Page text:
When CBS first aired "A Charlie Brown Christmas" in 1965 the landscape of television was set for rapid change. Every animation house had new holiday specials for release the following year, competing with an ever expanding list of live-action holiday specials to get viewers in the proper spirit.
But the TV world was very different before 1965 and waay different in 1960.
Go back far enough and many holiday specials were locally produced, some for regional broadcast only. Unless you lived in major market areas like Chicago or Los Angeles, true holiday specials from the major networks were a welcomed treat. In 1960 networks did not have a full-scheduled broadcast day. So if a special show was to air, look to prime-time.
One of the most famous TV Specials, not counting the annual airing of "The Wizard of OZ", from the late 50's was the NBC broadcast of "Peter Pan" starring Larry Hagman's mom - Mary Martin.
Peter Pan in the 1950's was a Broadway stage play. But NBC wanted to bring the show to television as a holiday special. So NBC filmed a re-staging of Peter Pan in its own studios for broadcasting over the NBC network in 1955, 1956 and 1960.
This is the famous 1960 edition which became a holiday treat for millions of kids in the years before the rise of animated specials. While it may not look like much now, more than 50 years ago this was like magic. Mary Martin as Peter Pan became for many kids, like me, an introduction to live theater. I think the performing arts today owe a lot to the cast and crew of Peter Pan.
I watched that Peter Pan version dozens of times. We recorded it from PBS. I didn't know it was a holiday special. But now that I do it makes sense. Clapping for Tinkerbell, the adventure, very Christmasy.
This was all so long ago that it seems more like a dream to me now.
Holiday specials from around 1960 were a mixed bag. While there were "holiday" episodes of TV shows from that era, "holiday specials" were mostly local events.
Large market stations like WBBM and WGN would create holiday shows "a la carte" style by piecing together filmed shorts purchased individually and added to local aired content to fill a complete time slot of 15 minutes to a half hour for a holiday show. Kids growing up in those regions of the country got to see these specials every year, up until the late 1960's.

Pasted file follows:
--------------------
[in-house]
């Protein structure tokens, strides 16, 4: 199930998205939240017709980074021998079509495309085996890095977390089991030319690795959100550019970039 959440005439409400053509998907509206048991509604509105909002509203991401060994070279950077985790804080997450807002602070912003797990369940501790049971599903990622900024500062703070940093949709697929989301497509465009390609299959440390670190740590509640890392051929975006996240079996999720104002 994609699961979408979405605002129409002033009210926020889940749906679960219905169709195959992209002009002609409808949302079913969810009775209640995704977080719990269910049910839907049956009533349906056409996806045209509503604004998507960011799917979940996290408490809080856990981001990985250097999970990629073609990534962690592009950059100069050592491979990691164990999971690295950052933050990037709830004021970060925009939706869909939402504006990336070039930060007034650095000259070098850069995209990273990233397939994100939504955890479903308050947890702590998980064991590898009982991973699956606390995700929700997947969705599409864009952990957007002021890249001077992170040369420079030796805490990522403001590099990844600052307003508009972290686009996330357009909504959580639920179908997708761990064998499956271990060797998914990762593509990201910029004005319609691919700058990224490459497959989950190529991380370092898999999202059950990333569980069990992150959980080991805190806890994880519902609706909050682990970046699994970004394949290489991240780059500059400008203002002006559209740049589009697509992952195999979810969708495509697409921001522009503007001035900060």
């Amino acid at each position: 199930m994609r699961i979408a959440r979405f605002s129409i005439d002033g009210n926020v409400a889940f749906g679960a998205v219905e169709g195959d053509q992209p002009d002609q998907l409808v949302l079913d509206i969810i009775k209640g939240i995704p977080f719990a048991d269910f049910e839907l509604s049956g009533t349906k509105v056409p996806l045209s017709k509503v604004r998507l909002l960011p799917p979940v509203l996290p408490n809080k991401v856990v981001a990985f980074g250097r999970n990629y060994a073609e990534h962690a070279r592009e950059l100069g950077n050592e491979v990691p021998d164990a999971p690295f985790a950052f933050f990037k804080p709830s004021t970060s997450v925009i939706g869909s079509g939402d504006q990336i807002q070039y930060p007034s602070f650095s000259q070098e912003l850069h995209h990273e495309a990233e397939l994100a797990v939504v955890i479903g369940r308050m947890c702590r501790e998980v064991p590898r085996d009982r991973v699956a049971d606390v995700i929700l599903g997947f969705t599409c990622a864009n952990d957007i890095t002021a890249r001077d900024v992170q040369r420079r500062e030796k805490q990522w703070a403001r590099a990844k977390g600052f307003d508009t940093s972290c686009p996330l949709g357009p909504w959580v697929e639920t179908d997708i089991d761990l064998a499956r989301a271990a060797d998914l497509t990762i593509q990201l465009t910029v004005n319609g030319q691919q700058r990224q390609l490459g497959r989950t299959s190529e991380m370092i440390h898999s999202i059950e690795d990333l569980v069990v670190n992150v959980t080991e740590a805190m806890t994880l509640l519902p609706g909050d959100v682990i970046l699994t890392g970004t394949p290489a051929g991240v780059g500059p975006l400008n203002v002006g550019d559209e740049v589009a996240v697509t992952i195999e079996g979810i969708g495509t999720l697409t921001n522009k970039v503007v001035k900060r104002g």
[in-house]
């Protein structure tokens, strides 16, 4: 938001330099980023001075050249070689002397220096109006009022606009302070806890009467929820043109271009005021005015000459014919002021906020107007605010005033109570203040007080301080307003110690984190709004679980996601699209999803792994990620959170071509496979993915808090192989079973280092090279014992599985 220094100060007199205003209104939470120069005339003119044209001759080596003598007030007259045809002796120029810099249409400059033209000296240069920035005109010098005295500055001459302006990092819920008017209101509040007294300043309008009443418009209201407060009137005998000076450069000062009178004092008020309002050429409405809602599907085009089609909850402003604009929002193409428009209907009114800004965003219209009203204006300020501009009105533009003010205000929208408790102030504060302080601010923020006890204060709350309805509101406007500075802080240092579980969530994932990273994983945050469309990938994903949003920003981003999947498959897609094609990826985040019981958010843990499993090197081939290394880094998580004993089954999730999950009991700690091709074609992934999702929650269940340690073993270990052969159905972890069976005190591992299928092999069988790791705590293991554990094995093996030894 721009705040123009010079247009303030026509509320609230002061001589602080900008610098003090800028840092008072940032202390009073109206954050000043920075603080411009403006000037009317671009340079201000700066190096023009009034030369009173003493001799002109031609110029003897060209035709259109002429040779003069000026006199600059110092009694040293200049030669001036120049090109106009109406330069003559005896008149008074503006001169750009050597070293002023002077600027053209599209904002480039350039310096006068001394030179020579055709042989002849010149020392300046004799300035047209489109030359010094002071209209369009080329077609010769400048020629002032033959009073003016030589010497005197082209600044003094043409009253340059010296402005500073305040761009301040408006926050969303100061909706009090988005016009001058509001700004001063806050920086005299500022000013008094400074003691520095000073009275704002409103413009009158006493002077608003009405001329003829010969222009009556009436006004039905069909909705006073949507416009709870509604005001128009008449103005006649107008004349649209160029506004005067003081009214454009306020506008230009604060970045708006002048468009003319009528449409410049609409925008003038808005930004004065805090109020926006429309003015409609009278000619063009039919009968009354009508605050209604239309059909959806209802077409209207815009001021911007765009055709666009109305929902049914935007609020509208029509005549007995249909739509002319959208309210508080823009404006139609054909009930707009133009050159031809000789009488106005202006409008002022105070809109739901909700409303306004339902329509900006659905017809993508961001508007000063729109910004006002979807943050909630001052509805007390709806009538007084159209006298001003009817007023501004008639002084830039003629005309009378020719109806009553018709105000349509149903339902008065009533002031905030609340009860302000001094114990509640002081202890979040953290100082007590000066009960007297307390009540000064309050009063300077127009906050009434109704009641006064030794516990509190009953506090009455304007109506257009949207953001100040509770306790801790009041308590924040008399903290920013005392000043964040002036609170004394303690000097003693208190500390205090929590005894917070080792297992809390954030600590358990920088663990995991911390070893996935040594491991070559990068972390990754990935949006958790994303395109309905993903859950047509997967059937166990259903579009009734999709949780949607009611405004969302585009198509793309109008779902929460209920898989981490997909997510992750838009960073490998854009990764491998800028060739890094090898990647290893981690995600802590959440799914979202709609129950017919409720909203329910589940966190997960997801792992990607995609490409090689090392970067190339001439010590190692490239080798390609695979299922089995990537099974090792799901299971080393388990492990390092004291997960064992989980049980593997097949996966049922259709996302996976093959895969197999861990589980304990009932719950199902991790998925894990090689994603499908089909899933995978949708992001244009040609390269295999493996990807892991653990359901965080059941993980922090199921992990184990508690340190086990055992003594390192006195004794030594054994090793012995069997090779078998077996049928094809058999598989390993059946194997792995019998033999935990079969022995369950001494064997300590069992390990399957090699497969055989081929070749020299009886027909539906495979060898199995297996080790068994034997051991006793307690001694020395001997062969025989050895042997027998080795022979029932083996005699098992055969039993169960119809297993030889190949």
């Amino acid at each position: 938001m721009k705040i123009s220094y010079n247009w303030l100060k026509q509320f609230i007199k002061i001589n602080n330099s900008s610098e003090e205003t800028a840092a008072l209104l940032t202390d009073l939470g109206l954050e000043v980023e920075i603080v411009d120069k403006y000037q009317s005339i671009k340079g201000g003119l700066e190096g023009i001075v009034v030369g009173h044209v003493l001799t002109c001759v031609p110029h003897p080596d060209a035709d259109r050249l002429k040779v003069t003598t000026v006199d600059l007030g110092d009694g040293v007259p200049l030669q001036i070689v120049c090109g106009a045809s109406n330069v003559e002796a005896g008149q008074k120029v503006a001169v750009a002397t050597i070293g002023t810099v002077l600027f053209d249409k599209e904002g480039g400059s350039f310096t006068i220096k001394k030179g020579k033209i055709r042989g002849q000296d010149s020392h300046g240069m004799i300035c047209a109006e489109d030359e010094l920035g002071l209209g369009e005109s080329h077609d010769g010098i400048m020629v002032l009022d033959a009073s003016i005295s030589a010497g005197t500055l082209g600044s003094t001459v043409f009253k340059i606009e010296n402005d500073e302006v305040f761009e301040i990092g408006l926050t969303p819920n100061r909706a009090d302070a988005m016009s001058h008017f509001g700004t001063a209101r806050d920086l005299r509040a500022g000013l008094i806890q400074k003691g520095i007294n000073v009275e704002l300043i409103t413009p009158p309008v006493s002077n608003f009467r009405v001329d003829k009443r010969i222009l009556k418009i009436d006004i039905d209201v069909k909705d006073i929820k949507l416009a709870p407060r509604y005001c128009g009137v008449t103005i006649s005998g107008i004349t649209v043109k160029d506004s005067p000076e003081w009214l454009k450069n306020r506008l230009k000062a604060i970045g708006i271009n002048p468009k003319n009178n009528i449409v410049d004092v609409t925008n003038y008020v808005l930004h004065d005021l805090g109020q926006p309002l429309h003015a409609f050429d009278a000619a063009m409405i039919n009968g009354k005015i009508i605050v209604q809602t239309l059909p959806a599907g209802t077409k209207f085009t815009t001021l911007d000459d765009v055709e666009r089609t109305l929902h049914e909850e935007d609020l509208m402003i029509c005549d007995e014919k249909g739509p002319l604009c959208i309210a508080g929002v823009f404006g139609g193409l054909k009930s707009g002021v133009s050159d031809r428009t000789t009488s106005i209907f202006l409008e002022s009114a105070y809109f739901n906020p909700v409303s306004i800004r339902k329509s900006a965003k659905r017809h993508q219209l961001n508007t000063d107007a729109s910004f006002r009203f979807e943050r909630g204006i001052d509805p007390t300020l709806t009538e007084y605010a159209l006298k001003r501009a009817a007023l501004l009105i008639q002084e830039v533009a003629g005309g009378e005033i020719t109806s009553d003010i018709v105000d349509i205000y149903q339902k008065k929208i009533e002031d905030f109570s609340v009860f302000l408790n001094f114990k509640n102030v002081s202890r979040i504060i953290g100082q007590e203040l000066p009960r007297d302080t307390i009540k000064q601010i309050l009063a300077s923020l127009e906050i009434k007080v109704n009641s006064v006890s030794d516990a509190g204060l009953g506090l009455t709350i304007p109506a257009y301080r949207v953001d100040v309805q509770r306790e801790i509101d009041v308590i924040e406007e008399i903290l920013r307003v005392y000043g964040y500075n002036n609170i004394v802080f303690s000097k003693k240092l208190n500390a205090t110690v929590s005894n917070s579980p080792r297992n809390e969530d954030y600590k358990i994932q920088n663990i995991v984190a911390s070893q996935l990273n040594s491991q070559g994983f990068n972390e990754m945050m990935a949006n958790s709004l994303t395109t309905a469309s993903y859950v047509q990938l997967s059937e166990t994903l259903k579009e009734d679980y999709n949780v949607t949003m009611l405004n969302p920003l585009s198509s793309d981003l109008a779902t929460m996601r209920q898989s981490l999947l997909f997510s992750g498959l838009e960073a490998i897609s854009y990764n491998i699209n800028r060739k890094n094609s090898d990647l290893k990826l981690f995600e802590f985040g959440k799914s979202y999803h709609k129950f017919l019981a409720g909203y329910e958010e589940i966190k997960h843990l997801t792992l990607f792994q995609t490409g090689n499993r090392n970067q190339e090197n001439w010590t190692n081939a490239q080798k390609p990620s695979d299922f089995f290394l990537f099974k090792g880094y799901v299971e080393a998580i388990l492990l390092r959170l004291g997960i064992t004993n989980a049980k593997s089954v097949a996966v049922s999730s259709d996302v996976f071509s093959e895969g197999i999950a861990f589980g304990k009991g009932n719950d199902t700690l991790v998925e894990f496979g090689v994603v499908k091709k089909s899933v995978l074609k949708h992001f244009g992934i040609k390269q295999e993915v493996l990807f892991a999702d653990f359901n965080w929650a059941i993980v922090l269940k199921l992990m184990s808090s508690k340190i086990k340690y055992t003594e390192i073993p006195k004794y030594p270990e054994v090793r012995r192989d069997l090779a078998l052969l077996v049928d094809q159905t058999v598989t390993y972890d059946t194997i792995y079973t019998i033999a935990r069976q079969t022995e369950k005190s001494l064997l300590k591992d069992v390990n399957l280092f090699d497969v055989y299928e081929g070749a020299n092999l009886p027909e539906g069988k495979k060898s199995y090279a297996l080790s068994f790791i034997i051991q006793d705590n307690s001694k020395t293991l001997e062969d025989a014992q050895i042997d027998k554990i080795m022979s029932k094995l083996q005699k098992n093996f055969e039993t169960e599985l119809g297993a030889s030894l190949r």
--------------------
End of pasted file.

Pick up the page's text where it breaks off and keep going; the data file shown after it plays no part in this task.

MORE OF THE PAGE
When NBC re-staged Peter Pan in 1955 it was aired nationally by NBC affiliate stations across the country - and caused a sensation! So great was the public response to Peter Pan that NBC aired a second re-staging in 1956 using the entire cast of the Peter Pan Broadway show. These holiday specials were broadcast as "live" events and shown only once.
It was the 1960 NBC special that was recorded so the network would have a permanent copy to air each holiday season. That was important since CBS signed a contract with MGM to show "The Wizard of OZ" every year as a holiday special, beginning in 1959.
Now the stage was set for all three networks to begin regular broadcasting of nationwide holiday specials, like "Mr. Magoo's Christmas Carol" from 1962. And as you all probably know, the Mr. Magoo special was created by UPA using their most famous animated character. And in the years before "A Charlie Brown Christmas" this Mr. Magoo special was truly special.
From this clip, you can see just how amazing a holiday special can be when everyone involved puts a best effort into the project, and remember that all of these songs were original and made just for this animated show: